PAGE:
During elections, rival politicians’ power struggles and corruption often fuel ethnic tensions leading to violence. Despite this, the 2013 elections were relatively peaceful due to the combined efforts of the government, civil society, religious organisations and the private sector to address the warning signs of conflict.
Despite the tumultuous nature of the elections, violence was less intense than in 2007-8, thanks in part to efforts to promote peace and prevent conflict escalating. Ahead of the elections, we worked in five countries – Isiolo, Marsabit, Migori, Trans Nzoia and Uasin Gishu – to address factors that drive violence and conflict. We conducted conflict assessments, spoke with those affectedand looked at the locations of violence from the 2007 election, to identify areas where violent clashes were more likely to occur.
Together with our partners, we worked with communities – including youth and minority groups – to identify the early warning signs of violence.
We supported communities to resolve any emerging conflicts and engage peacefully in electoral processes. Given their strong standing with communities, we held consultative election forums with religious leaders and election officials to discuss peace and security concerns. We trained people in different counties to respond to conflict as it broke out and to support consultations with people on election processes. Our community dialogues and events promoted greater cultural and social understanding, and included support for radio talk shows that encourage peaceful dialogue.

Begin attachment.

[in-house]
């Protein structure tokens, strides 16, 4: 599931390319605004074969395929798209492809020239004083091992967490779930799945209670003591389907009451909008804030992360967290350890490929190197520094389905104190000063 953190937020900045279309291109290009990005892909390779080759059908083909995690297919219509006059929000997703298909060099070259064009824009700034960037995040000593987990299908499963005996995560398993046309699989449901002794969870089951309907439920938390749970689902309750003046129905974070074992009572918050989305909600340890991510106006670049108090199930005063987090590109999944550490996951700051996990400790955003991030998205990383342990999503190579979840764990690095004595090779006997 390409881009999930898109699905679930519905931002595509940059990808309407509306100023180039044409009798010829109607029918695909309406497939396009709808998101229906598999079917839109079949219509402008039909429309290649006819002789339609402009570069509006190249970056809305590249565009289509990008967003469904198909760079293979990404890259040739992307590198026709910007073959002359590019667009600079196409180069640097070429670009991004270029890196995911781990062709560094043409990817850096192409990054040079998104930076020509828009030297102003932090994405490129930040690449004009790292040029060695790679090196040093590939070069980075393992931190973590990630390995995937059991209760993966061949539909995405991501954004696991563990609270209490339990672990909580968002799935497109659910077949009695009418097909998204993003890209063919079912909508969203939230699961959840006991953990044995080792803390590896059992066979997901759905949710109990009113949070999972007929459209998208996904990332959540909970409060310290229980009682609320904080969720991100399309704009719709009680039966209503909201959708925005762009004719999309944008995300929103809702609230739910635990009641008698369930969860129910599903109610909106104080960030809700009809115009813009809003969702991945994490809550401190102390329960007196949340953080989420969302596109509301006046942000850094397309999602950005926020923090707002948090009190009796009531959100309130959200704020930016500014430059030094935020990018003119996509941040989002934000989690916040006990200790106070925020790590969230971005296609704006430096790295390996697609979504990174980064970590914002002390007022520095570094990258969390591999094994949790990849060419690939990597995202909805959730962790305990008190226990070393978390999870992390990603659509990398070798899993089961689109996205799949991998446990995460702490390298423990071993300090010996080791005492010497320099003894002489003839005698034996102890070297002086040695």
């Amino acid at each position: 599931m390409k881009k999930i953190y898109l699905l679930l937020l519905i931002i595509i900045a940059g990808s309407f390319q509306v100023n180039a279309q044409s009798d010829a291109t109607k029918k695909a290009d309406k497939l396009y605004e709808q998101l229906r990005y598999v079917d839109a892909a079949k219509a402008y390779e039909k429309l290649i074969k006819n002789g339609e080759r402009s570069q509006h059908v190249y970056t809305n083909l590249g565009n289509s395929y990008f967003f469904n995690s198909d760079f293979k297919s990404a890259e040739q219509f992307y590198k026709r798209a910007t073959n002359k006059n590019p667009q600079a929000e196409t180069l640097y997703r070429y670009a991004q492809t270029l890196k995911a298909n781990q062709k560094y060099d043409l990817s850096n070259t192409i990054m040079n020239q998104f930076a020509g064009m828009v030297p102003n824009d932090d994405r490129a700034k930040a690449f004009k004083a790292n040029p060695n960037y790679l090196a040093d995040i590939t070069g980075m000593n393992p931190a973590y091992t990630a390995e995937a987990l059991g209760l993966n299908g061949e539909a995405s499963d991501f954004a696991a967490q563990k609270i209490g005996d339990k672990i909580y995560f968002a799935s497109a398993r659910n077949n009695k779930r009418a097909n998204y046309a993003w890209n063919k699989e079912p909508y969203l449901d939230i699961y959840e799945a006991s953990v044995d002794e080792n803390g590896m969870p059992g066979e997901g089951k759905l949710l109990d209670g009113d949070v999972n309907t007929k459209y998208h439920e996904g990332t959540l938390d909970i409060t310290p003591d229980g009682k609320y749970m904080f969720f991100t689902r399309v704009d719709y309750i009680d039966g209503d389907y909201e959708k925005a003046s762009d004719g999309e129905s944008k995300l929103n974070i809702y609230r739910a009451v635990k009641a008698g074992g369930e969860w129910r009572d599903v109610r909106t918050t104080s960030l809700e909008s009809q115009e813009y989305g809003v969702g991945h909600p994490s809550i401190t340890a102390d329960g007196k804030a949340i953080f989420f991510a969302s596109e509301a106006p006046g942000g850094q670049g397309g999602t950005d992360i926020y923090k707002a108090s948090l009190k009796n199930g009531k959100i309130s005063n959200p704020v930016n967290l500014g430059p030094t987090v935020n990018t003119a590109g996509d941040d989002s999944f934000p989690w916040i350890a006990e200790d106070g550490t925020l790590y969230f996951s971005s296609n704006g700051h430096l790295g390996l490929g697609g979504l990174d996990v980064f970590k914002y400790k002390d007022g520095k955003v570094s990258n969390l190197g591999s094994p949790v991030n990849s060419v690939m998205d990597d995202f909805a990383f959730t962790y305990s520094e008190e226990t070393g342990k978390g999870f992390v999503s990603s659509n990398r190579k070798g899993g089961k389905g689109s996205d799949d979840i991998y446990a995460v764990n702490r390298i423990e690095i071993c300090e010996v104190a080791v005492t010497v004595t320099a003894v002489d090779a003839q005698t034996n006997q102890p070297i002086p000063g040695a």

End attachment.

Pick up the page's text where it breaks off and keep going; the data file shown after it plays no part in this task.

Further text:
We also supported rapid responses to episodes of violence. For example, we worked nationally with a group of civil society organisations to ensure better communication and coordination. This allowed them to mount rapid and coordinated responses to rapidly evolving events around the elections.
Ahead of the 2022 general elections, we will continue to connect local, county and national groups and individuals to prevent conflicts from escalating.